A report by the Wall Street Journal reveals that Facebook is collecting personal data from smartphone apps, even from mobile users who are not signed up on the platform. The journal ran a test using over 70 Apple apps. According to the publication, the apps send data without any disclosures.
Some of the apps listed include Flo Period, Realtor.com and Instant Heart Rate. The data transmitted included personal health information, real estate searches, and menstrual cycles. According to Facebook the data sharing violated business terms that require app developers to keep financial, health and other similarly sensitive information.
Facebook claimed that it demanded of the apps to stop sending raw data. The company is likely to put in place additional measures to ensure compliance. In a follow-up article, the journal recorded that some apps that had been red-flagged stopped sharing information with the platform.
The latest news about Facebook’s practices for collecting data may cause legal problems for the social giant as regulators launch investigations and user of the app file lawsuits against third-party app developers and the platform. After the report by the Wall Street Journal, there was an order passed by Andrew Cuomo to investigate the alleged invasion of privacy. He asked regulators to track down the apps that shared data without the knowledge of the user.
Senator Ed Markey described the practice by Facebook as ‘a new form of privacy malpractice.’ He urged the FTC to look at complaints launched against Facebook. One of the complaints was that the company manipulated children to spend their parent’s money on games on the platform.
Mobile marketers have to be careful regarding the privacy of their consumers, especially when apps will collect sensitive data. They can easily find themselves on the receiving end of a backlash. Social media applications are powerful when it comes to pushing products and services. They can create brand awareness, but they can also damage a brand’s image. Google and Apple may be forced to be stricter on developers including Facebook who gather data without consent.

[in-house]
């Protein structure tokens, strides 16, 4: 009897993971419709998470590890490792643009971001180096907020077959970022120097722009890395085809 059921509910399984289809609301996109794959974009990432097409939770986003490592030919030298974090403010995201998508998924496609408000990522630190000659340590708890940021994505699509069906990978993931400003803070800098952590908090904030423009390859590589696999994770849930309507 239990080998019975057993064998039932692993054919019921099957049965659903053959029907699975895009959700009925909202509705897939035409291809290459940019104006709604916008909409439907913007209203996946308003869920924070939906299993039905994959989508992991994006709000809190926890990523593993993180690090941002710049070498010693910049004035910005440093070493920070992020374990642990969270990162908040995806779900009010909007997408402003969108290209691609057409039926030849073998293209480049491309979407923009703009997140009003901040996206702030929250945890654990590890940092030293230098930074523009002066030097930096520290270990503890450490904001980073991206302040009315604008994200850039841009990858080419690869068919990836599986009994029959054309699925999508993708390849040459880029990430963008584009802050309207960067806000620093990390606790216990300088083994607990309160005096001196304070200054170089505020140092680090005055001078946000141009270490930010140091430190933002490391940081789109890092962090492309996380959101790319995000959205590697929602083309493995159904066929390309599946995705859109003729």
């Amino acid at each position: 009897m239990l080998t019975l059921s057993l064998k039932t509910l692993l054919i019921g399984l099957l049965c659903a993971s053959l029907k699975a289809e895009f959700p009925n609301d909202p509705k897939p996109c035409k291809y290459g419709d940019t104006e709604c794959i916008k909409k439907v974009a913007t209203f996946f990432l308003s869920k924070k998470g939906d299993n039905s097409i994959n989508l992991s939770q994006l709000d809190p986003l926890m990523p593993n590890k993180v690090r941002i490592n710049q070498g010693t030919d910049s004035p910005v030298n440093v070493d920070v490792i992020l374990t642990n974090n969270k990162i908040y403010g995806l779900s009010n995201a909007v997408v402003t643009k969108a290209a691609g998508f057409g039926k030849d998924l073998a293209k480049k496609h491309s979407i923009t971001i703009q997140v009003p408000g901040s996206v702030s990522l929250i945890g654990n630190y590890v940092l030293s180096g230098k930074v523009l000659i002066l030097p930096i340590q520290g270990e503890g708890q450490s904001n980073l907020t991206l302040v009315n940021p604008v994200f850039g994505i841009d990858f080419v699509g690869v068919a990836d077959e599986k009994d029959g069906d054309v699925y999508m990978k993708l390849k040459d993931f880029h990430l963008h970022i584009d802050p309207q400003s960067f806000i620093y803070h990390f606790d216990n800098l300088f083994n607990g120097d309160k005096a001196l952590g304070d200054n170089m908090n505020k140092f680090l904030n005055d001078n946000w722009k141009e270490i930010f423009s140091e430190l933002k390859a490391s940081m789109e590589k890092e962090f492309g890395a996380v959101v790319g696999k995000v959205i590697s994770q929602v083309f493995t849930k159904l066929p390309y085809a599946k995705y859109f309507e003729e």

After the Journal’s report, Facebook got in touch with developers and advertisers to let them know of their guidelines against sharing sensitive user information. The network is now said to be working on creating systems that note and block data uploads from apps. However, the fact that someone leaked this information is yet another privacy problem the company may have to deal with as it could affect the confidence advertisers have in the network.
The problem of sharing sensitive information may be widespread as the SDKs from Facebook are found in 25.4% of Android apps and 17.6% of Apple apps. Facebook is still dealing with issues around data privacy. Just last week, the platform got rid of Onavo VPN app because it gave the platform access to smartphone activities. According to TechCrunch, the app will stop collecting information from users who have already installed it.